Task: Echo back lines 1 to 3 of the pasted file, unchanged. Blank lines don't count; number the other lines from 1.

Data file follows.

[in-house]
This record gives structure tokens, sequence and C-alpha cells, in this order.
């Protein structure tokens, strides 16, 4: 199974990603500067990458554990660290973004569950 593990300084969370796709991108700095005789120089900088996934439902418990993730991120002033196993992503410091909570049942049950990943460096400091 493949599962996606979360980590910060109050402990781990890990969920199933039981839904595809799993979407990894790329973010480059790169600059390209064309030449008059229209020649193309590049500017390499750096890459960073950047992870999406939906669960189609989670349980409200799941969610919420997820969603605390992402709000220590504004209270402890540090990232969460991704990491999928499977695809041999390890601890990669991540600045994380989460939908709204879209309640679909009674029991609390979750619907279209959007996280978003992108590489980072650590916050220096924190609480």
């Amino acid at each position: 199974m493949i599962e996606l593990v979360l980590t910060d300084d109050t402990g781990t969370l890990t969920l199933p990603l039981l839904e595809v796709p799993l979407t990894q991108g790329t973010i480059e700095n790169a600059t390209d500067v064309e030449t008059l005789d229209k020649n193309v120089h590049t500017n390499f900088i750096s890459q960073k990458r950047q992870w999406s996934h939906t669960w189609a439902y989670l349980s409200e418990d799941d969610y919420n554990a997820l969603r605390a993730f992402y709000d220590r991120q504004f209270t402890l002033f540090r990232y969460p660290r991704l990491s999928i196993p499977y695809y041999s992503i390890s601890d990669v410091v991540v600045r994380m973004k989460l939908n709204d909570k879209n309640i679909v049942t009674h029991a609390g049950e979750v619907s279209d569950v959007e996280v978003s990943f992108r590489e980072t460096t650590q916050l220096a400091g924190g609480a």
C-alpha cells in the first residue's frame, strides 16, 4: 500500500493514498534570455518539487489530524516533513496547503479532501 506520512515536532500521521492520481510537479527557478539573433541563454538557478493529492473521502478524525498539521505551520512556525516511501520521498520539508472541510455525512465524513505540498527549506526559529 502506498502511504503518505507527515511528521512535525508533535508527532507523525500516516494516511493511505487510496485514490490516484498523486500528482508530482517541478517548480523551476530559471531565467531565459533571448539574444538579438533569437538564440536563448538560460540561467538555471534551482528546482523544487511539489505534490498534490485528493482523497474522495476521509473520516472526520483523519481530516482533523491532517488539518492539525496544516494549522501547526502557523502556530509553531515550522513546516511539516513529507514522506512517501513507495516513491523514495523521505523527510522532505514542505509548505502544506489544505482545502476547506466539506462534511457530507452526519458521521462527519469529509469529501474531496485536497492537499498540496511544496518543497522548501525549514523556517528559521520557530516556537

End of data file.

[in-house]
This record gives structure tokens, sequence and C-alpha cells, in this order.
């Protein structure tokens, strides 16, 4: 199974990603500067990458554990660290973004569950 593990300084969370796709991108700095005789120089900088996934439902418990993730991120002033196993992503410091909570049942049950990943460096400091 493949599962996606979360980590910060109050402990781990890990969920199933039981839904595809799993979407990894790329973010480059790169600059390209064309030449008059229209020649193309590049500017390499750096890459960073950047992870999406939906669960189609989670349980409200799941969610919420997820969603605390992402709000220590504004209270402890540090990232969460991704990491999928499977695809041999390890601890990669991540600045994380989460939908709204879209309640679909009674029991609390979750619907279209959007996280978003992108590489980072650590916050220096924190609480």